Ashley’s Assignments: An Eviction Filing Can Stay on Your Record for Decades. Here’s How One Organization Works to Find Solutions In—and Beyond—the Courtroom.
In eviction court in Dane County, one organization helps negotiate agreements between landlords and tenants
Hi friends! Welcome to a series called ‘Ashley’s Assignments,’ where I’ll be sharing some of the work I’ve been writing for my journalism grad school course (and which I think will resonate with Boss Barista’s readers).
Today, I’m sharing a piece I wrote for an assignment with a very broad scope. We were told simply to “go to court and report what you see.” Here’s what I saw.
On the afternoon of Friday, Sept. 22, 2023, Dane County Circuit Court Judge Josann Reynolds presided over half a dozen eviction hearings, most of which were settled before the parties even entered the courtroom.
Outside the courtroom, representatives from the Tenant Resource Center, a local nonprofit that works on housing issues, offered information and volunteer mediation services to landlords and tenants waiting to appear before the judge. When I arrived, one of the Tenant Resource Center workers approached me and asked, “Are you here for an eviction case?”
They’re a mediator, serving as a neutral party between the landlord and tenant. Throughout the day, they and other Tenant Resource Center workers would sit down with landlords and tenants to develop agreements amenable to both parties—either agreeing on a move-out date or utilizing resources, like rental assistance, to cover outstanding rent payments. By the time the parties got in front of the judge, most would present an agreement, sometimes called a stipulated dismissal, and the case would be closed.
“You see these rooms off the courtroom—that’s where they’ll negotiate,” said Susan Valentine, a volunteer court observer, pointing to two small conference rooms just outside the courtroom. Valentine said she was inspired to observe court cases after taking a history class at the Nehemiah Center for Urban Leadership Development. “We’re looking at how fair these eviction trials are,” she said. “The process can be very intimidating for tenants.”
“Our housing counseling team is present at every eviction court hearing and eviction court trial,” said Hannah Renfro, executive director of the Tenant Resource Center. “We’re there to provide information to tenants and landlords—if they have questions about repairs, how to get an emotional support animal and accommodation, ways to pay rent, and how [tenants and landlords] can work with each other and repair that relationship.”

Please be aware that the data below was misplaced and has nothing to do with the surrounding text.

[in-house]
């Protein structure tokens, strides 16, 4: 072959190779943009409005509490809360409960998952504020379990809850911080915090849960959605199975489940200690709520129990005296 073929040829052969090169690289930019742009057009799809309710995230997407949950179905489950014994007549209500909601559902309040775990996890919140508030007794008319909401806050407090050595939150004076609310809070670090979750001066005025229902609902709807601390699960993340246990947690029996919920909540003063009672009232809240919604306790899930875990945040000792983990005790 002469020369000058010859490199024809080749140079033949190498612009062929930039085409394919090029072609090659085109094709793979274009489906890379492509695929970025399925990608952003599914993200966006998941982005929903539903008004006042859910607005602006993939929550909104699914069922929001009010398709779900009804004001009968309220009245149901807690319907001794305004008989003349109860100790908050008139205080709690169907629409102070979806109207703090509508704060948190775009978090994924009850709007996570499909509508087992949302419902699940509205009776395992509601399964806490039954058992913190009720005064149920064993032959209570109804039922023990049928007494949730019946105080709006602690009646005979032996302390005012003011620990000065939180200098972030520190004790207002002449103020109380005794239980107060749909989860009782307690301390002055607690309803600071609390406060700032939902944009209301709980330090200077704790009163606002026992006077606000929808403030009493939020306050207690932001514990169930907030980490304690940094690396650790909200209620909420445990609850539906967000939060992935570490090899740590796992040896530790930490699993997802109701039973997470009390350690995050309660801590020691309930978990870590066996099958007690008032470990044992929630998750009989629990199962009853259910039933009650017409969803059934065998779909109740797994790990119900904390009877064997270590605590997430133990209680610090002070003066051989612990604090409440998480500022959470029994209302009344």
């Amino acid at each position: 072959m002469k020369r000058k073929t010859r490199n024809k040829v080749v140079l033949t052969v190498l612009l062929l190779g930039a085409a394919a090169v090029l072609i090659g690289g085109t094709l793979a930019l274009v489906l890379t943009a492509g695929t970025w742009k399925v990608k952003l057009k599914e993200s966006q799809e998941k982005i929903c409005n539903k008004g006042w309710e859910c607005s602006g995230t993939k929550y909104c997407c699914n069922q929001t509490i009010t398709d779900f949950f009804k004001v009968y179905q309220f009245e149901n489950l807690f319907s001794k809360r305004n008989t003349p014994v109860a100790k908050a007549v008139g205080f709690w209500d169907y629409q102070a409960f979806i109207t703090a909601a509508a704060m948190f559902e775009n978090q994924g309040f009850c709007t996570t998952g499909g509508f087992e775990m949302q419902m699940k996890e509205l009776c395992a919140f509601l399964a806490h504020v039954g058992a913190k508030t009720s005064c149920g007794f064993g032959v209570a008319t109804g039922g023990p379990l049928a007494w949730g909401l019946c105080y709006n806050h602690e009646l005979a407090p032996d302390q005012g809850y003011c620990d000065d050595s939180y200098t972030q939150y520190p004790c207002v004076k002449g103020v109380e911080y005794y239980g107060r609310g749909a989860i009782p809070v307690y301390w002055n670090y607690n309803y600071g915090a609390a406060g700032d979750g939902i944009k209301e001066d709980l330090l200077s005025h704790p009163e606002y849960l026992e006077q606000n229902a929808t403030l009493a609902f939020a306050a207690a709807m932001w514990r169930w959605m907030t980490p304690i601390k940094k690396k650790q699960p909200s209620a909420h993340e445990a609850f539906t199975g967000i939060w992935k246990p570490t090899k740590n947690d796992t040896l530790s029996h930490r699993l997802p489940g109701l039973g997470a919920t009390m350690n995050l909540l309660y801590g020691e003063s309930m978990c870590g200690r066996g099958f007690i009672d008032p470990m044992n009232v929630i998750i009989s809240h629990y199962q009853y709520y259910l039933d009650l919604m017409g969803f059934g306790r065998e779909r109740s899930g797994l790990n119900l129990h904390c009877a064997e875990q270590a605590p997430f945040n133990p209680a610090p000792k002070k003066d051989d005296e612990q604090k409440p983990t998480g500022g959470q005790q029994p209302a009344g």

Renfro said the goal is to intervene and find solutions before an eviction notice is even considered. “When an eviction is filed, that stays on somebody’s record for two years,” said Renfro, regardless of the outcome. Even if the eviction is filed in error, or the landlord and tenant quickly come to a solution, the record remains.
But the consequences can become more permanent when a judgment of eviction is issued. If an eviction case goes to court and a judge finds in favor of the landlord, that judgment of eviction can stay on a tenant’s record for up to 20 years. The issue of shortening the length of time an eviction remains on someone’s record is currently in front of the Wisconsin Supreme Court.
A judgment of eviction—or even an eviction filing—can impact a person’s ability to find housing. Landlords can look up information about potential tenants for free through the Wisconsin Court System website, also known as CCAP.
According to Renfro, Madison’s vacancy rate, which measures the percentage of available apartments, is particularly low. The Housing Snapshot Report, a report published by the City of Madison, estimated the vacancy rate was around 4% in 2022, the last year data is available, although some experts estimate that the percentage is actually lower. According to the U.S. Census, the national vacancy rate for the second quarter of 2023 is 6.3%.
With a highly competitive rental market and few available apartments, landlords can use information about past evictions to make decisions about future tenants.
“Landlords can skip over somebody who has an eviction filing because they’ve got a hundred other people that they can rent to,” Renfro said.
"Evictions really affect people’s lives," Valentine said.
However, some judges encourage both parties to work together to find solutions. Valentine has observed more than 100 court cases (not all involving eviction) and said mediation is common—although, during the last hearing, when the judge asked if a mediator was used, the parties answered no, technically. The Tenant Resource Center did assist, but the mediator was not called in for the last negotiation.
Regardless of who drives the final arbitration, on this day in Judge Reynolds’ courtroom, most landlords and tenants found a solution other than eviction. During one hearing, Judge Reynolds asked the attorney for the landlord, David DeHorse, if the parties had met with the mediator. “I don’t think there's going to be any mediation on this case,” he said. His client clutched a neon blue file folder labeled “EXHIBITS.”
“I’m going to ask you to go talk to the mediator,” Judge Reynolds replied. The parties went into one of the conference rooms, followed closely by the Tenant Resource Center mediator. They were able to reach a solution within minutes.